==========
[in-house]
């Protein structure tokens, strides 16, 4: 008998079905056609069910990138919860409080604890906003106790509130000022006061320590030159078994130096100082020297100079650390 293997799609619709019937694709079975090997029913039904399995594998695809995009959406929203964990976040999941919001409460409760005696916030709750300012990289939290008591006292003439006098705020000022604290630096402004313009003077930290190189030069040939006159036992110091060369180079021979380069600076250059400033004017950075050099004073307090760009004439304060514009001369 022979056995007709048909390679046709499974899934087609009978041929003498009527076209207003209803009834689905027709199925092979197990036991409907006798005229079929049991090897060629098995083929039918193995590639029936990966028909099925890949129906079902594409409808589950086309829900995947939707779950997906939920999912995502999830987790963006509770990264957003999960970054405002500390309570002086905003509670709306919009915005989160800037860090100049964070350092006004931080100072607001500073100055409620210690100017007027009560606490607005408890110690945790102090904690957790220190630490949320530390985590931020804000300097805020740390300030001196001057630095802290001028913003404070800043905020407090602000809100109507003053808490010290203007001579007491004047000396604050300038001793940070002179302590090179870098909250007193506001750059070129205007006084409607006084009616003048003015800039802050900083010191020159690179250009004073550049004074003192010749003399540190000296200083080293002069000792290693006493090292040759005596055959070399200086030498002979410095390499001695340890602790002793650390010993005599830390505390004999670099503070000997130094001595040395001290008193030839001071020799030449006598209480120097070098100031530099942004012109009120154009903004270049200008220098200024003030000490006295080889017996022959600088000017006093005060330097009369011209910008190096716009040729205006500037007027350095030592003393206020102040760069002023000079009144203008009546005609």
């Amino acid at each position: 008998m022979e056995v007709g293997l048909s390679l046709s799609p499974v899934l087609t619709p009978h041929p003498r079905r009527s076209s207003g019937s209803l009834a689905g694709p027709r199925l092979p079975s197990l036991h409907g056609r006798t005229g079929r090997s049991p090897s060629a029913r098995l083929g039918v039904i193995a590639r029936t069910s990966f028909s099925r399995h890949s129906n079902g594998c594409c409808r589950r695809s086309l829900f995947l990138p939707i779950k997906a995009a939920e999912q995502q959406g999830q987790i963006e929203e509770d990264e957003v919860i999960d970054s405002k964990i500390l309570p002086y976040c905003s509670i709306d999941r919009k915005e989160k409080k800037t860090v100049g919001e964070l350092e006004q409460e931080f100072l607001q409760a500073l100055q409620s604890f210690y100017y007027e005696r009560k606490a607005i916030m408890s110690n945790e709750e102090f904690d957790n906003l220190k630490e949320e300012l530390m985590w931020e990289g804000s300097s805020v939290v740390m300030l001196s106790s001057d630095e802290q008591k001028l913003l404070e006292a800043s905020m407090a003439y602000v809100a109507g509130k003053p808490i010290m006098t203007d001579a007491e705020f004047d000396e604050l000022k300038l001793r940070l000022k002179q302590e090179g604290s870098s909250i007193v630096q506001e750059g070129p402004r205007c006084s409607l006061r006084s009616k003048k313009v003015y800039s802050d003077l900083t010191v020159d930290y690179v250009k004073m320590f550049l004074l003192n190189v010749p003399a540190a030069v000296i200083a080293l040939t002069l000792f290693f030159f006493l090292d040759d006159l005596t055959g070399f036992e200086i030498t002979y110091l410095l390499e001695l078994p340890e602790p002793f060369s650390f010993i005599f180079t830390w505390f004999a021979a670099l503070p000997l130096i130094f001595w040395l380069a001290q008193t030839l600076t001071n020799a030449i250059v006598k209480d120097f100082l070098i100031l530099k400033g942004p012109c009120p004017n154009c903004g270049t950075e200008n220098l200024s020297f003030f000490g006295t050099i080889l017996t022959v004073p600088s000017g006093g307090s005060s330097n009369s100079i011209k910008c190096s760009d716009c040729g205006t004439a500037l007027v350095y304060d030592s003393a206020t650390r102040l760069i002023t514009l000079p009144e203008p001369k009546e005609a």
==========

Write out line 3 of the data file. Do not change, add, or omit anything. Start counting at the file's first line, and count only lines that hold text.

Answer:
């Amino acid at each position: 008998m022979e056995v007709g293997l048909s390679l046709s799609p499974v899934l087609t619709p009978h041929p003498r079905r009527s076209s207003g019937s209803l009834a689905g694709p027709r199925l092979p079975s197990l036991h409907g056609r006798t005229g079929r090997s049991p090897s060629a029913r098995l083929g039918v039904i193995a590639r029936t069910s990966f028909s099925r399995h890949s129906n079902g594998c594409c409808r589950r695809s086309l829900f995947l990138p939707i779950k997906a995009a939920e999912q995502q959406g999830q987790i963006e929203e509770d990264e957003v919860i999960d970054s405002k964990i500390l309570p002086y976040c905003s509670i709306d999941r919009k915005e989160k409080k800037t860090v100049g919001e964070l350092e006004q409460e931080f100072l607001q409760a500073l100055q409620s604890f210690y100017y007027e005696r009560k606490a607005i916030m408890s110690n945790e709750e102090f904690d957790n906003l220190k630490e949320e300012l530390m985590w931020e990289g804000s300097s805020v939290v740390m300030l001196s106790s001057d630095e802290q008591k001028l913003l404070e006292a800043s905020m407090a003439y602000v809100a109507g509130k003053p808490i010290m006098t203007d001579a007491e705020f004047d000396e604050l000022k300038l001793r940070l000022k002179q302590e090179g604290s870098s909250i007193v630096q506001e750059g070129p402004r205007c006084s409607l006061r006084s009616k003048k313009v003015y800039s802050d003077l900083t010191v020159d930290y690179v250009k004073m320590f550049l004074l003192n190189v010749p003399a540190a030069v000296i200083a080293l040939t002069l000792f290693f030159f006493l090292d040759d006159l005596t055959g070399f036992e200086i030498t002979y110091l410095l390499e001695l078994p340890e602790p002793f060369s650390f010993i005599f180079t830390w505390f004999a021979a670099l503070p000997l130096i130094f001595w040395l380069a001290q008193t030839l600076t001071n020799a030449i250059v006598k209480d120097f100082l070098i100031l530099k400033g942004p012109c009120p004017n154009c903004g270049t950075e200008n220098l200024s020297f003030f000490g006295t050099i080889l017996t022959v004073p600088s000017g006093g307090s005060s330097n009369s100079i011209k910008c190096s760009d716009c040729g205006t004439a500037l007027v350095y304060d030592s003393a206020t650390r102040l760069i002023t514009l000079p009144e203008p001369k009546e005609a």